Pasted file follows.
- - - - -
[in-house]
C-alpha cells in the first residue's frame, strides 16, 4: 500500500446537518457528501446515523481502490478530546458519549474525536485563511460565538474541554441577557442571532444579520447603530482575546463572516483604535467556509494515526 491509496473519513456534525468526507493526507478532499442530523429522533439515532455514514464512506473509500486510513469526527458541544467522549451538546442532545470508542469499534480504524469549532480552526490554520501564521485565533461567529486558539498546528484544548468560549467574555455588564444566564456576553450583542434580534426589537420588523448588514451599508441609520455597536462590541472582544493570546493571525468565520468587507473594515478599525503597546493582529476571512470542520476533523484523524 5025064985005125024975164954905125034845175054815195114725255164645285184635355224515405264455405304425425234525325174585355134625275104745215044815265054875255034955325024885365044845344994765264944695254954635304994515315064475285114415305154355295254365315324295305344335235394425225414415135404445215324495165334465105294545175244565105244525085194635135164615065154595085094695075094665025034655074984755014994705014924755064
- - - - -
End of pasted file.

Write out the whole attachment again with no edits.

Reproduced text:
[in-house]
C-alpha cells in the first residue's frame, strides 16, 4: 500500500446537518457528501446515523481502490478530546458519549474525536485563511460565538474541554441577557442571532444579520447603530482575546463572516483604535467556509494515526 491509496473519513456534525468526507493526507478532499442530523429522533439515532455514514464512506473509500486510513469526527458541544467522549451538546442532545470508542469499534480504524469549532480552526490554520501564521485565533461567529486558539498546528484544548468560549467574555455588564444566564456576553450583542434580534426589537420588523448588514451599508441609520455597536462590541472582544493570546493571525468565520468587507473594515478599525503597546493582529476571512470542520476533523484523524 5025064985005125024975164954905125034845175054815195114725255164645285184635355224515405264455405304425425234525325174585355134625275104745215044815265054875255034955325024885365044845344994765264944695254954635304994515315064475285114415305154355295254365315324295305344335235394425225414415135404445215324495165334465105294545175244565105244525085194635135164615065154595085094695075094665025034655074984755014994705014924755064